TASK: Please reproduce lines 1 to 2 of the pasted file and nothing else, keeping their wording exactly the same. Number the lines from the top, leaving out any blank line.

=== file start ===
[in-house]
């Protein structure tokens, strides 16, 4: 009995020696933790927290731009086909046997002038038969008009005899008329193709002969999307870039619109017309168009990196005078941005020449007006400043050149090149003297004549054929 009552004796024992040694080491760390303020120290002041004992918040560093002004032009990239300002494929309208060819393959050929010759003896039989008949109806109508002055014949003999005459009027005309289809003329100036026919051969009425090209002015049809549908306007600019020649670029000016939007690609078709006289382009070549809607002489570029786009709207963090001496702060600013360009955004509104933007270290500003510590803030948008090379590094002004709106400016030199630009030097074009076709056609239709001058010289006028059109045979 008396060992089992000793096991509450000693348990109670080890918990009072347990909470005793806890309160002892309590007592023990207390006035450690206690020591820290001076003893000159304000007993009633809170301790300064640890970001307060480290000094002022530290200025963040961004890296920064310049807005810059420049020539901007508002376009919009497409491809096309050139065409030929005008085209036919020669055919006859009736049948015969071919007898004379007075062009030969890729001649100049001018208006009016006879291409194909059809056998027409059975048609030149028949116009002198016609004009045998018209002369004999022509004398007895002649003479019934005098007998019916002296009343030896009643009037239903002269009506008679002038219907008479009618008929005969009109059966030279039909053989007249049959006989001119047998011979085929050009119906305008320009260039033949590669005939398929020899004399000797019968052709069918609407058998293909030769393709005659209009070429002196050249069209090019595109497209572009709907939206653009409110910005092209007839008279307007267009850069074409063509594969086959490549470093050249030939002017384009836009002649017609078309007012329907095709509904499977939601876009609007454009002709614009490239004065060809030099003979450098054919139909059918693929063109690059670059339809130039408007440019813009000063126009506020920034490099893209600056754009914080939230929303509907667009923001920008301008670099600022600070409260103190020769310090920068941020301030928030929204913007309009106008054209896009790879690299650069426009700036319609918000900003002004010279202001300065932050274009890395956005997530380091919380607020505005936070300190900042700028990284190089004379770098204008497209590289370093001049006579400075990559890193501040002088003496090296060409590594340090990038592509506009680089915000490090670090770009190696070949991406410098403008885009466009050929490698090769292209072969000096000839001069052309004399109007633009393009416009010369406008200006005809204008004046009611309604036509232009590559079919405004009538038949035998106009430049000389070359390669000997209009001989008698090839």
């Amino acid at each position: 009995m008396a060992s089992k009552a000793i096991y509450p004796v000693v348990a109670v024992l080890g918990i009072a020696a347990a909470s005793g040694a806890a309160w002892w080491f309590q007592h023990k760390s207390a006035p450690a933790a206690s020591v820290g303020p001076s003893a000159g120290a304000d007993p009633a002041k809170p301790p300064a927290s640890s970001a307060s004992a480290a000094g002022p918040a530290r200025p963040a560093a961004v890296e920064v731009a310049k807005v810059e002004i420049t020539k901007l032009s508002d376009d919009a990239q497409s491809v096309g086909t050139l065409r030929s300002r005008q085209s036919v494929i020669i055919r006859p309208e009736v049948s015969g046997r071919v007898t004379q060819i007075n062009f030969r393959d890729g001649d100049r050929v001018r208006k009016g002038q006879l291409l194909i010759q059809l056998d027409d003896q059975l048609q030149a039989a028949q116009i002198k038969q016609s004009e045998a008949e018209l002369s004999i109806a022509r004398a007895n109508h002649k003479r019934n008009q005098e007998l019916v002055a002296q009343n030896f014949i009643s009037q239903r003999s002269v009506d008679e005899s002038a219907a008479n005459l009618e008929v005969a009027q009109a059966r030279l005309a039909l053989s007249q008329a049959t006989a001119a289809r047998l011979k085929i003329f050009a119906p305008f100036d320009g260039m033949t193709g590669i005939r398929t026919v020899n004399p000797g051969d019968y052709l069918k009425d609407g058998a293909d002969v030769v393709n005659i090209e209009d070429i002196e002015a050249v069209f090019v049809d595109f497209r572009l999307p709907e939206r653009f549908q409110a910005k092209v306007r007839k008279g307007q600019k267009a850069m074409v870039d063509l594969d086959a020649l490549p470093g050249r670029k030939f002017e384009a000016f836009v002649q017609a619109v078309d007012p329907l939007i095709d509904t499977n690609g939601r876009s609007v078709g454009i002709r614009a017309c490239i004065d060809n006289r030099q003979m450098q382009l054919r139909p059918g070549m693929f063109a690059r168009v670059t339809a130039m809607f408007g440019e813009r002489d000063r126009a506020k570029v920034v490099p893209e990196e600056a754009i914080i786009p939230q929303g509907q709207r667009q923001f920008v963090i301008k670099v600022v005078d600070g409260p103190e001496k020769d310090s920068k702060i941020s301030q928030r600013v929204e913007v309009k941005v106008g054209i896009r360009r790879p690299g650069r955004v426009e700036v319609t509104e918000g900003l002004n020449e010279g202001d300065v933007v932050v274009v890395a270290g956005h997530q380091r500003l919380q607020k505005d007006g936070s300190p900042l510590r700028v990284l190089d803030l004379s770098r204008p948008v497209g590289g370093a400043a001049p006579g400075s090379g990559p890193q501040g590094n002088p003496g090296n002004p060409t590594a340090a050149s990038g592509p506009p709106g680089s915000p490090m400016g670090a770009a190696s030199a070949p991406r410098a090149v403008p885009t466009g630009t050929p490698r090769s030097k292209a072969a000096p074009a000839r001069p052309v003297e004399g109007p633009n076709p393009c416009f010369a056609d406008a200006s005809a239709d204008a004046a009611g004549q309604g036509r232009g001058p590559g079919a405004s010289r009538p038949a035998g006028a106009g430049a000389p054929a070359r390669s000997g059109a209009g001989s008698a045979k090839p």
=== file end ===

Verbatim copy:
[in-house]
């Protein structure tokens, strides 16, 4: 009995020696933790927290731009086909046997002038038969008009005899008329193709002969999307870039619109017309168009990196005078941005020449007006400043050149090149003297004549054929 009552004796024992040694080491760390303020120290002041004992918040560093002004032009990239300002494929309208060819393959050929010759003896039989008949109806109508002055014949003999005459009027005309289809003329100036026919051969009425090209002015049809549908306007600019020649670029000016939007690609078709006289382009070549809607002489570029786009709207963090001496702060600013360009955004509104933007270290500003510590803030948008090379590094002004709106400016030199630009030097074009076709056609239709001058010289006028059109045979 008396060992089992000793096991509450000693348990109670080890918990009072347990909470005793806890309160002892309590007592023990207390006035450690206690020591820290001076003893000159304000007993009633809170301790300064640890970001307060480290000094002022530290200025963040961004890296920064310049807005810059420049020539901007508002376009919009497409491809096309050139065409030929005008085209036919020669055919006859009736049948015969071919007898004379007075062009030969890729001649100049001018208006009016006879291409194909059809056998027409059975048609030149028949116009002198016609004009045998018209002369004999022509004398007895002649003479019934005098007998019916002296009343030896009643009037239903002269009506008679002038219907008479009618008929005969009109059966030279039909053989007249049959006989001119047998011979085929050009119906305008320009260039033949590669005939398929020899004399000797019968052709069918609407058998293909030769393709005659209009070429002196050249069209090019595109497209572009709907939206653009409110910005092209007839008279307007267009850069074409063509594969086959490549470093050249030939002017384009836009002649017609078309007012329907095709509904499977939601876009609007454009002709614009490239004065060809030099003979450098054919139909059918693929063109690059670059339809130039408007440019813009000063126009506020920034490099893209600056754009914080939230929303509907667009923001920008301008670099600022600070409260103190020769310090920068941020301030928030929204913007309009106008054209896009790879690299650069426009700036319609918000900003002004010279202001300065932050274009890395956005997530380091919380607020505005936070300190900042700028990284190089004379770098204008497209590289370093001049006579400075990559890193501040002088003496090296060409590594340090990038592509506009680089915000490090670090770009190696070949991406410098403008885009466009050929490698090769292209072969000096000839001069052309004399109007633009393009416009010369406008200006005809204008004046009611309604036509232009590559079919405004009538038949035998106009430049000389070359390669000997209009001989008698090839």